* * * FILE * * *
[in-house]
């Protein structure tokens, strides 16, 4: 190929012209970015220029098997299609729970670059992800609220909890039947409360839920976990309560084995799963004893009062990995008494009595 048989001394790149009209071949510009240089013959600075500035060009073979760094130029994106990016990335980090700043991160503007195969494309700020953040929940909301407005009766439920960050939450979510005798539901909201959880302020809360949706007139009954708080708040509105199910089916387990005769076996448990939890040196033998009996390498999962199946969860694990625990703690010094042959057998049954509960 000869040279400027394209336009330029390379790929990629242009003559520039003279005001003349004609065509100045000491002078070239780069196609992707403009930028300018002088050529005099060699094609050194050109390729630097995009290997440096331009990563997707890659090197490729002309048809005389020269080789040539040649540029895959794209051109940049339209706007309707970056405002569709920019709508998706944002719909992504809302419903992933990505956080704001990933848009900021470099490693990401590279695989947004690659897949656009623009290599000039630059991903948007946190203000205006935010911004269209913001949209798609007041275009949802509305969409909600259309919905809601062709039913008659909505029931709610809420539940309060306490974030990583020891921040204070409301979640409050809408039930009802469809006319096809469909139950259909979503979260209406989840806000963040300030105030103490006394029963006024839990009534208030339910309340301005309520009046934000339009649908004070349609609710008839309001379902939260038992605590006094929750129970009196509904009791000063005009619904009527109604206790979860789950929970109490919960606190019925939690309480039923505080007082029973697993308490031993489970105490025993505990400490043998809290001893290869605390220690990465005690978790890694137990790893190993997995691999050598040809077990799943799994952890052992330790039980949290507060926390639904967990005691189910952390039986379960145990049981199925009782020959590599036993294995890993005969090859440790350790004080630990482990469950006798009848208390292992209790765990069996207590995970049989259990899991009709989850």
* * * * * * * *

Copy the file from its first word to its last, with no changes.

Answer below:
[in-house]
């Protein structure tokens, strides 16, 4: 190929012209970015220029098997299609729970670059992800609220909890039947409360839920976990309560084995799963004893009062990995008494009595 048989001394790149009209071949510009240089013959600075500035060009073979760094130029994106990016990335980090700043991160503007195969494309700020953040929940909301407005009766439920960050939450979510005798539901909201959880302020809360949706007139009954708080708040509105199910089916387990005769076996448990939890040196033998009996390498999962199946969860694990625990703690010094042959057998049954509960 000869040279400027394209336009330029390379790929990629242009003559520039003279005001003349004609065509100045000491002078070239780069196609992707403009930028300018002088050529005099060699094609050194050109390729630097995009290997440096331009990563997707890659090197490729002309048809005389020269080789040539040649540029895959794209051109940049339209706007309707970056405002569709920019709508998706944002719909992504809302419903992933990505956080704001990933848009900021470099490693990401590279695989947004690659897949656009623009290599000039630059991903948007946190203000205006935010911004269209913001949209798609007041275009949802509305969409909600259309919905809601062709039913008659909505029931709610809420539940309060306490974030990583020891921040204070409301979640409050809408039930009802469809006319096809469909139950259909979503979260209406989840806000963040300030105030103490006394029963006024839990009534208030339910309340301005309520009046934000339009649908004070349609609710008839309001379902939260038992605590006094929750129970009196509904009791000063005009619904009527109604206790979860789950929970109490919960606190019925939690309480039923505080007082029973697993308490031993489970105490025993505990400490043998809290001893290869605390220690990465005690978790890694137990790893190993997995691999050598040809077990799943799994952890052992330790039980949290507060926390639904967990005691189910952390039986379960145990049981199925009782020959590599036993294995890993005969090859440790350790004080630990482990469950006798009848208390292992209790765990069996207590995970049989259990899991009709989850």